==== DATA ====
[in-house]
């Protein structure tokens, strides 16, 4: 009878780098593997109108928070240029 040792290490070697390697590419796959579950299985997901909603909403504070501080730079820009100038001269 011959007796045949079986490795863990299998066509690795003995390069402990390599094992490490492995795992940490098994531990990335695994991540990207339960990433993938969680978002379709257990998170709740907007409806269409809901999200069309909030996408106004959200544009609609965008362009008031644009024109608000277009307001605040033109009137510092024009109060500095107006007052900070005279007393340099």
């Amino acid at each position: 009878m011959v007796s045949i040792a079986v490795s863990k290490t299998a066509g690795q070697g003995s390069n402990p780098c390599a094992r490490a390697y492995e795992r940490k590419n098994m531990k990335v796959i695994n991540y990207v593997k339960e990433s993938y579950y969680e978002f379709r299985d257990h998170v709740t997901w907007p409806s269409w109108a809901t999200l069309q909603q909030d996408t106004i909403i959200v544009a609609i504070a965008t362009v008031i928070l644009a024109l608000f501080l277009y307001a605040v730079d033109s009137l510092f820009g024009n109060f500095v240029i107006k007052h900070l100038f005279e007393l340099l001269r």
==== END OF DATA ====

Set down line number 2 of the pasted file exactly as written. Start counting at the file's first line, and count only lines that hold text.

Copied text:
């Protein structure tokens, strides 16, 4: 009878780098593997109108928070240029 040792290490070697390697590419796959579950299985997901909603909403504070501080730079820009100038001269 011959007796045949079986490795863990299998066509690795003995390069402990390599094992490490492995795992940490098994531990990335695994991540990207339960990433993938969680978002379709257990998170709740907007409806269409809901999200069309909030996408106004959200544009609609965008362009008031644009024109608000277009307001605040033109009137510092024009109060500095107006007052900070005279007393340099």